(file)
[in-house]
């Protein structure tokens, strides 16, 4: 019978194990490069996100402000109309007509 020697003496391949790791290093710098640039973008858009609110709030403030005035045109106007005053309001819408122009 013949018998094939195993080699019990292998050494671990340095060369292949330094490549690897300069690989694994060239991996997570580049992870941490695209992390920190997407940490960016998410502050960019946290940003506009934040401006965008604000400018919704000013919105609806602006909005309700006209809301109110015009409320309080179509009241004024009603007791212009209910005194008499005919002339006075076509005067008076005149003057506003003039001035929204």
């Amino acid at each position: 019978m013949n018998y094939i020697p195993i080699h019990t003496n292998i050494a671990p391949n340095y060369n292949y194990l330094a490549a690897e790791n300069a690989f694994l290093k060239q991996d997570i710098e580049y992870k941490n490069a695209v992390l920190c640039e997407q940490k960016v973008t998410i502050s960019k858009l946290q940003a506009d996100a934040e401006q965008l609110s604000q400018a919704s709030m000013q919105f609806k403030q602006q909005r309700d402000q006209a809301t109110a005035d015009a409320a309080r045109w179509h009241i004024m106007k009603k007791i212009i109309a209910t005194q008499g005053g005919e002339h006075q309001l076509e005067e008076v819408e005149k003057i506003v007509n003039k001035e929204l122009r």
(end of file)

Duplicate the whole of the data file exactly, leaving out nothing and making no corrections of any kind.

[in-house]
């Protein structure tokens, strides 16, 4: 019978194990490069996100402000109309007509 020697003496391949790791290093710098640039973008858009609110709030403030005035045109106007005053309001819408122009 013949018998094939195993080699019990292998050494671990340095060369292949330094490549690897300069690989694994060239991996997570580049992870941490695209992390920190997407940490960016998410502050960019946290940003506009934040401006965008604000400018919704000013919105609806602006909005309700006209809301109110015009409320309080179509009241004024009603007791212009209910005194008499005919002339006075076509005067008076005149003057506003003039001035929204």
């Amino acid at each position: 019978m013949n018998y094939i020697p195993i080699h019990t003496n292998i050494a671990p391949n340095y060369n292949y194990l330094a490549a690897e790791n300069a690989f694994l290093k060239q991996d997570i710098e580049y992870k941490n490069a695209v992390l920190c640039e997407q940490k960016v973008t998410i502050s960019k858009l946290q940003a506009d996100a934040e401006q965008l609110s604000q400018a919704s709030m000013q919105f609806k403030q602006q909005r309700d402000q006209a809301t109110a005035d015009a409320a309080r045109w179509h009241i004024m106007k009603k007791i212009i109309a209910t005194q008499g005053g005919e002339h006075q309001l076509e005067e008076v819408e005149k003057i506003v007509n003039k001035e929204l122009r």